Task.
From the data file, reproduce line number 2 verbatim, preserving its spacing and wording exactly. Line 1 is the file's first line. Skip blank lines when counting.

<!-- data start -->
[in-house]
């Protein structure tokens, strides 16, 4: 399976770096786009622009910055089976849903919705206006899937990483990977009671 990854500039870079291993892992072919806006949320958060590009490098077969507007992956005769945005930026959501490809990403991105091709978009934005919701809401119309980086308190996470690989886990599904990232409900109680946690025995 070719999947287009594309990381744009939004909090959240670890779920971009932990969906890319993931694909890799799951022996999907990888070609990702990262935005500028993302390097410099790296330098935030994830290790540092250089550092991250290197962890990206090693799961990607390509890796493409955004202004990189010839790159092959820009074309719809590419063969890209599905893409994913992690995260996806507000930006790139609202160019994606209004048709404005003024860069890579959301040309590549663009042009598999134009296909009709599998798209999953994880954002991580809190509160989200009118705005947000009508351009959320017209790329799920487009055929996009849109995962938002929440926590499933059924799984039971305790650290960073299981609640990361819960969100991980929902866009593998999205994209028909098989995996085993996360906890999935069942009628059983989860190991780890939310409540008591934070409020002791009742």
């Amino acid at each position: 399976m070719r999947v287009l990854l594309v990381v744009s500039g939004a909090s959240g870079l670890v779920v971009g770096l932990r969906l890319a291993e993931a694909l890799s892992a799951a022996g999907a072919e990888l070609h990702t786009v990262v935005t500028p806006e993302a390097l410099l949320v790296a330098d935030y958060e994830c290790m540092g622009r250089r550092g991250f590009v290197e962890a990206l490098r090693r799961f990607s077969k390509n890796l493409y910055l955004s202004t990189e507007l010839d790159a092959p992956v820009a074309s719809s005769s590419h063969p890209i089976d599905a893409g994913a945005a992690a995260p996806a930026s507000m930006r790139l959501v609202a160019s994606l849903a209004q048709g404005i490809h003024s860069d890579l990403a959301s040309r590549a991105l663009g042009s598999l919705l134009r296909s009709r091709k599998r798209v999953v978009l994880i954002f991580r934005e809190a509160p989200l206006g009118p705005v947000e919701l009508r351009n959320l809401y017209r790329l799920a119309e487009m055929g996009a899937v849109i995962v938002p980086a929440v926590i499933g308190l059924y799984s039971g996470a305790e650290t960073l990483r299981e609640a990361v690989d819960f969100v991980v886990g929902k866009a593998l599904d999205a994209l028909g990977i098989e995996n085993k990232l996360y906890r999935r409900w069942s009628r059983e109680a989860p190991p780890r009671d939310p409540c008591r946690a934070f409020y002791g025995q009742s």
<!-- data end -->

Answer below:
């Protein structure tokens, strides 16, 4: 399976770096786009622009910055089976849903919705206006899937990483990977009671 990854500039870079291993892992072919806006949320958060590009490098077969507007992956005769945005930026959501490809990403991105091709978009934005919701809401119309980086308190996470690989886990599904990232409900109680946690025995 070719999947287009594309990381744009939004909090959240670890779920971009932990969906890319993931694909890799799951022996999907990888070609990702990262935005500028993302390097410099790296330098935030994830290790540092250089550092991250290197962890990206090693799961990607390509890796493409955004202004990189010839790159092959820009074309719809590419063969890209599905893409994913992690995260996806507000930006790139609202160019994606209004048709404005003024860069890579959301040309590549663009042009598999134009296909009709599998798209999953994880954002991580809190509160989200009118705005947000009508351009959320017209790329799920487009055929996009849109995962938002929440926590499933059924799984039971305790650290960073299981609640990361819960969100991980929902866009593998999205994209028909098989995996085993996360906890999935069942009628059983989860190991780890939310409540008591934070409020002791009742």